It is very important for a stud farm to get a group I win under their horse, so when New Zealand’s Wellfield Stud decided to send its classy 4-year-old to Australia, it was done so with a wing and a very large prayer.
“To win group I's in New Zealand is like winning at the Commonwealth Games. To succeed with a stallion back in New Zealand, you really need to come to Australia which is like winning an Olympic Games gold medal for Kiwi breeders. So we sent Alamosa across a few months back and crossed our fingers,” explained Wellfield’s boss Bill Gleeson.
And so it was the fairy tale or big gamble in sending a Kiwi horse to compete in Australia came to pass when Alamosa (O’Reilly--Lodore Mystic by Centaine) stormed home from eighth at the bend to win the group I Toorak Handicap over a mile at Caulfield October 11. He finished in the center of the track about 10 horses off the rail and his final burst was spectacular.
The $350,000 race gave $210,000 of it to the winning connections who cared little about the prize money. It was the Aussie group I moniker they were after and now they have it, the world’s their oyster.
“It is so important for Kiwi breeding to have an Aussie group I winner standing over there and we now have. What he does hence forth is icing in the cake,” added Gleeson.
Alamosa was ridden a perfect race by jockey Craig Newitt. He drew barrier 14 in the field of 17 but Newitt had him across and with cover one off the fence and then three-wide when he started his run with four furlongs to go.
“He jumped beautifully and he settled nicely,” explained Newitt. “He has been just a length or so off the A grade horses in Australia at weight for age level in his three starts here since arriving, but at handicap level he really was beautifully placed and that was a very impressive run.”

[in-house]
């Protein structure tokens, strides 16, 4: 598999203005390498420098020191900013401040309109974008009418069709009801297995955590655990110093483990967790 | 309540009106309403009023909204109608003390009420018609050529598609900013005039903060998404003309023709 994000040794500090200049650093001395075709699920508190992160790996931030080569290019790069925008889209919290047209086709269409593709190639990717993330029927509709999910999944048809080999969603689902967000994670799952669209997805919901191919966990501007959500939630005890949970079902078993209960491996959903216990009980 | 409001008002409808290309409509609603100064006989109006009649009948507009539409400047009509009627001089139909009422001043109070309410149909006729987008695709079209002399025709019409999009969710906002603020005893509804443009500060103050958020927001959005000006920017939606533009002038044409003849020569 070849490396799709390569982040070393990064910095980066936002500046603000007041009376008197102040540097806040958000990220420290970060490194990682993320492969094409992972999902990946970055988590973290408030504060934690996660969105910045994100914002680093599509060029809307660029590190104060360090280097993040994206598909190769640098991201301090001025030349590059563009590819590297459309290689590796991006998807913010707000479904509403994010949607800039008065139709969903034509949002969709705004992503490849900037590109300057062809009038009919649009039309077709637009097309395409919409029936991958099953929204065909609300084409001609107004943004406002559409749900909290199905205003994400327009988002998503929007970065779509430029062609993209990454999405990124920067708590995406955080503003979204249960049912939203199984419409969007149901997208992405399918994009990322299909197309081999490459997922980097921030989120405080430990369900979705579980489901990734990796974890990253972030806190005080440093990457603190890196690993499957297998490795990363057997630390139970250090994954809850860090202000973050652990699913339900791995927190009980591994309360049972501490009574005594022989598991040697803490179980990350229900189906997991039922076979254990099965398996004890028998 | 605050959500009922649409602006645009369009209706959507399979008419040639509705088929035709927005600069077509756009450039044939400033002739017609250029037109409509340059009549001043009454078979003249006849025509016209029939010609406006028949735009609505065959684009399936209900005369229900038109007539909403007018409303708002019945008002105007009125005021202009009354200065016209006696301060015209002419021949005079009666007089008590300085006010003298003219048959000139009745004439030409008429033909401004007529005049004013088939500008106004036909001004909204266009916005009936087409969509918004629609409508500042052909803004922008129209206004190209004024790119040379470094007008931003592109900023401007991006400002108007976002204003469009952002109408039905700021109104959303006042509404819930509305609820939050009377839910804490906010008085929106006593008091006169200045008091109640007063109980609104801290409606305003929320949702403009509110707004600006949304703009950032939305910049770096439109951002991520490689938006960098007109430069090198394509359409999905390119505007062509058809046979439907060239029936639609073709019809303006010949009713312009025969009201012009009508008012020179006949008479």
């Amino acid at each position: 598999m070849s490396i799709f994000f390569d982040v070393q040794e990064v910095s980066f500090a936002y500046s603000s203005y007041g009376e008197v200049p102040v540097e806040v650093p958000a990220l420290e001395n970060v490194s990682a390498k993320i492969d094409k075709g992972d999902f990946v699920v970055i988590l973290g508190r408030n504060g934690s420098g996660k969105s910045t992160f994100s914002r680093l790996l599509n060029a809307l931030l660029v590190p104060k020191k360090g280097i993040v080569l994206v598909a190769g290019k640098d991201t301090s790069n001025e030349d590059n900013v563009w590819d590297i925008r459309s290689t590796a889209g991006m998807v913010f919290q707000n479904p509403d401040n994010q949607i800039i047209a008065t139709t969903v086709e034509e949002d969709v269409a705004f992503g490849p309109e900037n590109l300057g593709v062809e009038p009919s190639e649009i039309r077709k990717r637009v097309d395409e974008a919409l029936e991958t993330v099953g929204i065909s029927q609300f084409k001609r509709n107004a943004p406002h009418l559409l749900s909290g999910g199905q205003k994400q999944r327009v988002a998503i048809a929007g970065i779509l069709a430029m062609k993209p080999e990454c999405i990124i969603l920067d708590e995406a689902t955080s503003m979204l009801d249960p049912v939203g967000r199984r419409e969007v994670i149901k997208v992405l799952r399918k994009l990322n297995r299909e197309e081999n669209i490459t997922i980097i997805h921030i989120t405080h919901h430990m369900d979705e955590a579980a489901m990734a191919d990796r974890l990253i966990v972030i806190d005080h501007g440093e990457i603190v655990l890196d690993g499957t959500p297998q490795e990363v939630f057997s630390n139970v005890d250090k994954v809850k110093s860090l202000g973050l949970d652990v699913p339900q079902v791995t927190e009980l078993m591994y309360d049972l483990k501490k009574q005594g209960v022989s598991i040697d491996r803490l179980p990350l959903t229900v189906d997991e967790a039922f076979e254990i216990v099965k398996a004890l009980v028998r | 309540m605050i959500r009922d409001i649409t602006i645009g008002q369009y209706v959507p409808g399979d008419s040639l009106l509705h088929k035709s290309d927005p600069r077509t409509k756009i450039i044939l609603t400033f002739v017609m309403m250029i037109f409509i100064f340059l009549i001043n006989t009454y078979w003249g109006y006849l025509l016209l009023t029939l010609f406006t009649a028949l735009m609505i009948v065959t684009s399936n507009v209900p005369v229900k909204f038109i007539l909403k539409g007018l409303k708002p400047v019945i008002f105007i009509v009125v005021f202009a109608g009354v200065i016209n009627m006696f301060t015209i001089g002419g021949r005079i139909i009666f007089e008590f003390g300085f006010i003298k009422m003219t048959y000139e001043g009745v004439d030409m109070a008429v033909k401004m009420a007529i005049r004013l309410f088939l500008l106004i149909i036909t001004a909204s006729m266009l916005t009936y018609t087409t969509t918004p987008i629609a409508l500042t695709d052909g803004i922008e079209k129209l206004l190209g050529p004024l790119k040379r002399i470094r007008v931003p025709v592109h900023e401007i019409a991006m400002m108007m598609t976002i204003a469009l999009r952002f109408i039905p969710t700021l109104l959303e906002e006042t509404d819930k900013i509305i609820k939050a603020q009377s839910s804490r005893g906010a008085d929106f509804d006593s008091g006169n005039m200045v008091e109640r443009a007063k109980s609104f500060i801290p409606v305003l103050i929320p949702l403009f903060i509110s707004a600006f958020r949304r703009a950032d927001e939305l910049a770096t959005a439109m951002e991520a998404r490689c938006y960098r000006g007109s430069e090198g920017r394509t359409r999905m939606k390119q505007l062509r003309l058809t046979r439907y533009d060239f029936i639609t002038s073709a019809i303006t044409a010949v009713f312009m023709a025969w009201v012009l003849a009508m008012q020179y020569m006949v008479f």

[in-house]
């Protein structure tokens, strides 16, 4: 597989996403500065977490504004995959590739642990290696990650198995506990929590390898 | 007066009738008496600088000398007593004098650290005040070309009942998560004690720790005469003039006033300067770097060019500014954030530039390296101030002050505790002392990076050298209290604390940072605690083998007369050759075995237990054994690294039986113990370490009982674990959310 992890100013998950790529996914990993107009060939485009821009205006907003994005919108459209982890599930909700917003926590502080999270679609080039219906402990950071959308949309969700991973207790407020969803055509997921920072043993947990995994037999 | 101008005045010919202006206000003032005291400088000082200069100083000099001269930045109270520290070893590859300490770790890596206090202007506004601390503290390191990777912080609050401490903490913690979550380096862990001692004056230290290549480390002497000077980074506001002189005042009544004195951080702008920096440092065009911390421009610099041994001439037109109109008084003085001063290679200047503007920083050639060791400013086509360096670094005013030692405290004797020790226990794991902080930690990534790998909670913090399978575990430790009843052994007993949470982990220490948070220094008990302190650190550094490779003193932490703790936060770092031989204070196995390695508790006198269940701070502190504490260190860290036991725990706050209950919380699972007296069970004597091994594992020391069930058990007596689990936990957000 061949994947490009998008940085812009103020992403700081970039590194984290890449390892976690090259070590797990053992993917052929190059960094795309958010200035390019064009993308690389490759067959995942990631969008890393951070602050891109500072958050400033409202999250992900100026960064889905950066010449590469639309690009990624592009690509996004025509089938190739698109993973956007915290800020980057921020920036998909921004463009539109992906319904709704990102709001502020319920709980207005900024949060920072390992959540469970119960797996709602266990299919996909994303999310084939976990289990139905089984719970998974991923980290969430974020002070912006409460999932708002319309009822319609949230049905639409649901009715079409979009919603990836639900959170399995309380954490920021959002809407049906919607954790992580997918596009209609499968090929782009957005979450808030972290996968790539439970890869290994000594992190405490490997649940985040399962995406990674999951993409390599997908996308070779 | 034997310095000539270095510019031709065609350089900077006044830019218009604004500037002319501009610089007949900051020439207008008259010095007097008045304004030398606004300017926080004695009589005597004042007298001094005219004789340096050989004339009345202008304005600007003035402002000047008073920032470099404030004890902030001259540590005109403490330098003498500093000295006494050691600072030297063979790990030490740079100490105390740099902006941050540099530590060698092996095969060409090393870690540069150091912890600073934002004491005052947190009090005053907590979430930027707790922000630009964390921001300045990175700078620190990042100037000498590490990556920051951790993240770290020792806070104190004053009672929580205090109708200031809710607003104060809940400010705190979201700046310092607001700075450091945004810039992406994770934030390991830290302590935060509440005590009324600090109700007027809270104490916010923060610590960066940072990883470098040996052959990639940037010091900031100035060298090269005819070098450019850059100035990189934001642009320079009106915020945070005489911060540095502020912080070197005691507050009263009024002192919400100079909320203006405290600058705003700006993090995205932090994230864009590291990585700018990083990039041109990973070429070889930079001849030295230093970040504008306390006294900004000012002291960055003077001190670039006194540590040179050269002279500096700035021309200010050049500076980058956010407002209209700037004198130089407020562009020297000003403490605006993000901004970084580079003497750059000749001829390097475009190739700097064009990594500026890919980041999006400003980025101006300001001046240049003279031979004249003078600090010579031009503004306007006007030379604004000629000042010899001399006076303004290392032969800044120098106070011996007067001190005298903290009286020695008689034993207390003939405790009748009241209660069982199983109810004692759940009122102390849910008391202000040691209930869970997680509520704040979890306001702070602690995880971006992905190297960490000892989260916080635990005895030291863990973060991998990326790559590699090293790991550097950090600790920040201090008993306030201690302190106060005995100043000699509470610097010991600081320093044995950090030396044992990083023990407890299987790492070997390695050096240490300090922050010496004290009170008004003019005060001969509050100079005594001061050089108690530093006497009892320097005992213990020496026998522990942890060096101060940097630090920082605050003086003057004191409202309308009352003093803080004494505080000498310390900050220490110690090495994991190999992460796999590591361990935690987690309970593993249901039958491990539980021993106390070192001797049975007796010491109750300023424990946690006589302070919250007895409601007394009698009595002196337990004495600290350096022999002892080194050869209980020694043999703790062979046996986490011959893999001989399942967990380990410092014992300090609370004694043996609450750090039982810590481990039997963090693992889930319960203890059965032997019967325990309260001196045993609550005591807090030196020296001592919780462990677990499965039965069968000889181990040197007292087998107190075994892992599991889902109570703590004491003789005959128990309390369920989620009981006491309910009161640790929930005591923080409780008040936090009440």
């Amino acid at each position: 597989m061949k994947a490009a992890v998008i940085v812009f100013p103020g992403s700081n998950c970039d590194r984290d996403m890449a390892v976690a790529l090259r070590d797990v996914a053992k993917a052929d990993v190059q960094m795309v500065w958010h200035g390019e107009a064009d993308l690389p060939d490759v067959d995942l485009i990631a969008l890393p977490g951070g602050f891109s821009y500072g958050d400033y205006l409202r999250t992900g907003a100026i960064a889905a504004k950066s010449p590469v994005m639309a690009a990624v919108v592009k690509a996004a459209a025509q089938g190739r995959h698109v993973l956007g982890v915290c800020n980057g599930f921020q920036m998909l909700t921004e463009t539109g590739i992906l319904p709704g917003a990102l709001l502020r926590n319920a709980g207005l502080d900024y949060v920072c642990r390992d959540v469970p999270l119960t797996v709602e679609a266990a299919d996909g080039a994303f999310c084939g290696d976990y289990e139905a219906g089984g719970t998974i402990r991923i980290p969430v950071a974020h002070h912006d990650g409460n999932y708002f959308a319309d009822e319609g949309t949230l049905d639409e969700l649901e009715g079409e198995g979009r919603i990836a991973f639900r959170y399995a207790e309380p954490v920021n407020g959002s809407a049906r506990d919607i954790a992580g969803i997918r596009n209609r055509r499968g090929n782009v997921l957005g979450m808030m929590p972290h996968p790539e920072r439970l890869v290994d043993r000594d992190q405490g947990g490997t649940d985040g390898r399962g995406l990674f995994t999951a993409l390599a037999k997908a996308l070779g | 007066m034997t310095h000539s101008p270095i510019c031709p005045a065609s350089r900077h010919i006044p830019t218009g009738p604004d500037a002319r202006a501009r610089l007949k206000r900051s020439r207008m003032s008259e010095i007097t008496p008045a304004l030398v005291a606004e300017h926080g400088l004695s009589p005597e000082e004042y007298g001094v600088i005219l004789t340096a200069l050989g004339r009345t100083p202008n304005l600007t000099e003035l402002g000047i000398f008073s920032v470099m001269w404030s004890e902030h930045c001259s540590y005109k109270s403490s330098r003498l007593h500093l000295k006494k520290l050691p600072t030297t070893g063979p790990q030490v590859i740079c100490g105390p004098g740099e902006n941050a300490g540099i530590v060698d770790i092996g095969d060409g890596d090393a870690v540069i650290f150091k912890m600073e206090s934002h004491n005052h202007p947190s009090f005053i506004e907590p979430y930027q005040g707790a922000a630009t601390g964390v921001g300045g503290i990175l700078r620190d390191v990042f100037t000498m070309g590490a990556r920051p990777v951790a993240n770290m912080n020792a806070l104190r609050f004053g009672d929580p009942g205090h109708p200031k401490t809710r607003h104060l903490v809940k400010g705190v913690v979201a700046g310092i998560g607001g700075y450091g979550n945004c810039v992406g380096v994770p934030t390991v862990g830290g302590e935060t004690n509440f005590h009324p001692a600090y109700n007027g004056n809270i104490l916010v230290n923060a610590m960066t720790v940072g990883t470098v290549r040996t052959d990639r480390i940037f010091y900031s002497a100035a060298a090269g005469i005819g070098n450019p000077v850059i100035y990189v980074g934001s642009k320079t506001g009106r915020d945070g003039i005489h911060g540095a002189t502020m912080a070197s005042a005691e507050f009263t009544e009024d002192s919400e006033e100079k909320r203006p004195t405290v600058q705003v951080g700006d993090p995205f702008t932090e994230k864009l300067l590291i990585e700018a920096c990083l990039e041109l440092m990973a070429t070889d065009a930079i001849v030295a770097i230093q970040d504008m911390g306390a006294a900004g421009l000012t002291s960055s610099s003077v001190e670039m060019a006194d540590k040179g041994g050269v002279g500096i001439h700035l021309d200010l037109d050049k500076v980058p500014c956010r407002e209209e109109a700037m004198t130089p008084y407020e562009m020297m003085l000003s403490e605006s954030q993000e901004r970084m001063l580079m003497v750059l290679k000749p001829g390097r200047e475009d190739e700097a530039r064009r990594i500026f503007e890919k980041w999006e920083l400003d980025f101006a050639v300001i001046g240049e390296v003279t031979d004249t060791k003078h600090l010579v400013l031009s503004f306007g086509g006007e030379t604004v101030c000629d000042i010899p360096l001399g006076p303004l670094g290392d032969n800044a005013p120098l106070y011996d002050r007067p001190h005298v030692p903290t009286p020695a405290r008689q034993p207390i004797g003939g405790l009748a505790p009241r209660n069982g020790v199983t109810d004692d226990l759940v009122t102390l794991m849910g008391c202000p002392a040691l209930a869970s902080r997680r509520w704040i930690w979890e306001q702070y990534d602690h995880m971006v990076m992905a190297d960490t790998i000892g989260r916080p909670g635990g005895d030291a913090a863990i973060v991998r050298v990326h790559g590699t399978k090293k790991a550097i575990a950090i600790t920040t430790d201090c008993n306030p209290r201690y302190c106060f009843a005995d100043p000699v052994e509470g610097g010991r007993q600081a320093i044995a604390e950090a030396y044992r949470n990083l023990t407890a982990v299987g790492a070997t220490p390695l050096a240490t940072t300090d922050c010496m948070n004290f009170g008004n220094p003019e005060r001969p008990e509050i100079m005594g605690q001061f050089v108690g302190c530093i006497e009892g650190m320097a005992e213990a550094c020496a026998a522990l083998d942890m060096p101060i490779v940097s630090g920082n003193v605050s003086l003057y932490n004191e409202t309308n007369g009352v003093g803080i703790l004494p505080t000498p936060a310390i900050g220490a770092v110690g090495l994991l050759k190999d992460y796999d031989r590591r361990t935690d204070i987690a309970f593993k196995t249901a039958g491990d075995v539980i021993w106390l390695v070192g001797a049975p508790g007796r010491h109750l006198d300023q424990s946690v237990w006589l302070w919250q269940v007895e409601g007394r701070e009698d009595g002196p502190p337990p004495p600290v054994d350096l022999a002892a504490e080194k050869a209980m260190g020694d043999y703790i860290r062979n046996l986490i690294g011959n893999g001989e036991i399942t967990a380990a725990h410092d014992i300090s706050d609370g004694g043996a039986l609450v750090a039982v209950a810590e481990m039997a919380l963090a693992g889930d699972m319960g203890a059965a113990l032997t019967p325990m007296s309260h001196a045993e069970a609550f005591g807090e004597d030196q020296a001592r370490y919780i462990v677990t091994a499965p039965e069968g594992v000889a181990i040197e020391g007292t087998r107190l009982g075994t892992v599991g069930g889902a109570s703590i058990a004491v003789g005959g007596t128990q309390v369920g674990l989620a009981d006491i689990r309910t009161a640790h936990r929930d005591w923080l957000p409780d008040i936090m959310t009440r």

Newitt double-pumped his fist as they crossed the line because he knew how important this win was for the connections.
Trainer Mick Price was delighted too. “Because the field was so big I think actually sitting out three deep out of trouble was a good move. Look, this is a very good horse and he really tried his heart out in this. I am so happy for him and his connections as this means so much to them.”
Second home was Gai Waterhouse’s rising star Rockwood (Rock Of Gibraltar--Foxwood) who scrambled into the field when a few were scratched prior to the start. He was the first alternate if there was a scratch and his effort when ridden by Steven King was commendable as it was just his eighth start in a race.
He sat back in third spot throughout and fought on gamely to grab second just in front of Pillar Of Hercules (Rock Of Gibraltar-Coat) who was up there battling away in the field of 17 throughout.
Alamosa’s owners now will choose between stepping him up to wfa grade in the upcoming WS Cox Plate over 10 furlongs at Moonee Valley in two weeks. It is worth $4million. The other option is the group I handicap over a mile called the Emirates Stakes worth $500,000.
“I’d prefer he stay in the handicaps,” said his trainer Mick Price. “But it’s up to his owners as to where he’ll go.”
Alamosa has earned $871,600 and has now won group I races in both Australia and New Zealand. It was his 21st start and his 10th win.
“He is a top class miler and would take a lot of beating in the Emirates,” smiled Price almost willing his owners to go in that direction.
Researchers at the University of Melbourne in Australia have found that the majority of lesions found radiographically in sale yearlings have no effect on their racetrack performance when they are 2 and 3 years old.